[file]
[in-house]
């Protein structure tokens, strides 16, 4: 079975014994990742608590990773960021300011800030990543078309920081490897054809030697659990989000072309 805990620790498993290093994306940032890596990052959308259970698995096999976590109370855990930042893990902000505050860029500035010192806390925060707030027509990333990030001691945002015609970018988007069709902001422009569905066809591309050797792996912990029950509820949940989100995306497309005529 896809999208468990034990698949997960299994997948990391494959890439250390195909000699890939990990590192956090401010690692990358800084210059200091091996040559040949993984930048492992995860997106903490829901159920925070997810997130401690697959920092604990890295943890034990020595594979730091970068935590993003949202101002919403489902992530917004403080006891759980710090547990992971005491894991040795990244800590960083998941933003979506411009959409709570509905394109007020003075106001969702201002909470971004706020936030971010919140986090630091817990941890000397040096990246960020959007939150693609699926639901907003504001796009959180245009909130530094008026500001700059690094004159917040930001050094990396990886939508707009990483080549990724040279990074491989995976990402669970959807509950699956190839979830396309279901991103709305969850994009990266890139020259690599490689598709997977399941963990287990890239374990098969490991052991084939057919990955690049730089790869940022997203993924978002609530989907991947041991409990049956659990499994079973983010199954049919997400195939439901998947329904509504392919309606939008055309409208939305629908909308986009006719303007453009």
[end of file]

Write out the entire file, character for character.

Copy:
[in-house]
């Protein structure tokens, strides 16, 4: 079975014994990742608590990773960021300011800030990543078309920081490897054809030697659990989000072309 805990620790498993290093994306940032890596990052959308259970698995096999976590109370855990930042893990902000505050860029500035010192806390925060707030027509990333990030001691945002015609970018988007069709902001422009569905066809591309050797792996912990029950509820949940989100995306497309005529 896809999208468990034990698949997960299994997948990391494959890439250390195909000699890939990990590192956090401010690692990358800084210059200091091996040559040949993984930048492992995860997106903490829901159920925070997810997130401690697959920092604990890295943890034990020595594979730091970068935590993003949202101002919403489902992530917004403080006891759980710090547990992971005491894991040795990244800590960083998941933003979506411009959409709570509905394109007020003075106001969702201002909470971004706020936030971010919140986090630091817990941890000397040096990246960020959007939150693609699926639901907003504001796009959180245009909130530094008026500001700059690094004159917040930001050094990396990886939508707009990483080549990724040279990074491989995976990402669970959807509950699956190839979830396309279901991103709305969850994009990266890139020259690599490689598709997977399941963990287990890239374990098969490991052991084939057919990955690049730089790869940022997203993924978002609530989907991947041991409990049956659990499994079973983010199954049919997400195939439901998947329904509504392919309606939008055309409208939305629908909308986009006719303007453009």